The authors of this article have both been part of this effort. To date, the Rolling Jubilee has abolished nearly $20 million dollars of medical and educational debt by taking advantage of a little-known trade secret: debt is often sold to debt collectors for mere pennies on the dollar. A medical bill that was originally $1,000 might sell to a debt collector for 4% of its sticker price, or $40. This allowed the Rolling Jubilee project to make a multi-million dollar impact with a budget of approximately $700,000 raised in large part through small individual donations.

The point of the Rolling Jubilee is simple enough: we believe people shouldn’t have to go into debt for basic needs. For the last four decades, easy access to credit has masked stagnating wages and crumbling social services, forcing many Americans to debt-finance necessities like college, health care, and housing, while the creditor class has reaped enormous rewards. But while we mean the Jubilee’s acts to be significant, we know it is not a sustainable solution to the problem at hand. There is no way to buy and abolish all the odious debt sloshing around our economy, nor would we want to. Given the way our economy is structured, people would start slipping into the red again the minute their debts were wiped out.

The Rolling Jubilee instead raises a question: If a ragtag group of activists can find a way to provide immediate relief to even a few thousand defrauded students, why can’t the government?

The Consumer Financial Protection Bureau’s lawsuit against Corinthian Colleges, Inc. is a good first step, but it only applies to specific private loans originating after 2011, and it will likely take years to play out. Until it’s resolved, students are still technically on the hook and many will be harassed by unscrupulous debt collectors attempting to extract money from them while they still can. In the meantime, the Department of Education (DOE) — which has far greater purview than the CFPB — is effectively acting as a debt collector for a predatory lender, instead of using its discretionary power to help students. Why didn’t the DOE simply let Corinthian go bankrupt, as often happens to private institutions, and so let the students’ debts become dischargeable?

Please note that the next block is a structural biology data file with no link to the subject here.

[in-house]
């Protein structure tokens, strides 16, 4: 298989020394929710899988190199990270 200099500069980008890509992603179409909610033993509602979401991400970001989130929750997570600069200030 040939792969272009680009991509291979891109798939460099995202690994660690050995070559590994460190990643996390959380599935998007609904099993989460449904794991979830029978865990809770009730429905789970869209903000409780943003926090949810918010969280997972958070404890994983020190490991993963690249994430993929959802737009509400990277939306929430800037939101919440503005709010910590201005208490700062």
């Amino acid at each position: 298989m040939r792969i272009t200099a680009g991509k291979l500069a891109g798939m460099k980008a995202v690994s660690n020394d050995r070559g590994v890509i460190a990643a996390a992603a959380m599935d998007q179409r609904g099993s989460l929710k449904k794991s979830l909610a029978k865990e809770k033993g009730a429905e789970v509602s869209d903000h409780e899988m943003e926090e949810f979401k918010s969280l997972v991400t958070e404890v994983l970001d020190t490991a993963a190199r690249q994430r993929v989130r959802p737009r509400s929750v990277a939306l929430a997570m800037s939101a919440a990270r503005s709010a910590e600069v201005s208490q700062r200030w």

Such debt discharge is well within the DOE’s statutory powers. When a school under its jurisdiction has broken state laws or committed fraud it is, in fact, mandated to offer debt discharge to students. Yet in Corinthian’s opaque, unaccountable unwinding process, the Department of Education appears to be focused on keeping as many of these predatory “schools” open as possible.

No less troubling, the DOE actually stands to profit off Corinthian’s debt payments, as it does from all federally secured educational loans, regardless of the school they are associated with. Senator Elizabeth Warren has already sounded the alarm about the department’s conflict of interest when it comes to student debt, citing an estimate that the government stands to rake in up to $51 billion dollars in a single year on student loans. As Warren points out, it’s “obscene” for the government to treat education as a profit center.

Can there be any doubt that funds reaped from the repayment of federally backed loans by Corinthian students are especially ill-gotten gains? Nathan Hornes and his fellow students should be the beneficiaries of debt relief, not further dispossession.

Unless people agitate, no reprieve will be offered. Instead there may be slaps on the wrist for a few for-profit “bad apples,” with policymakers presenting possible small reductions in interest rates or income-based payments for student borrowers as major breakthroughs.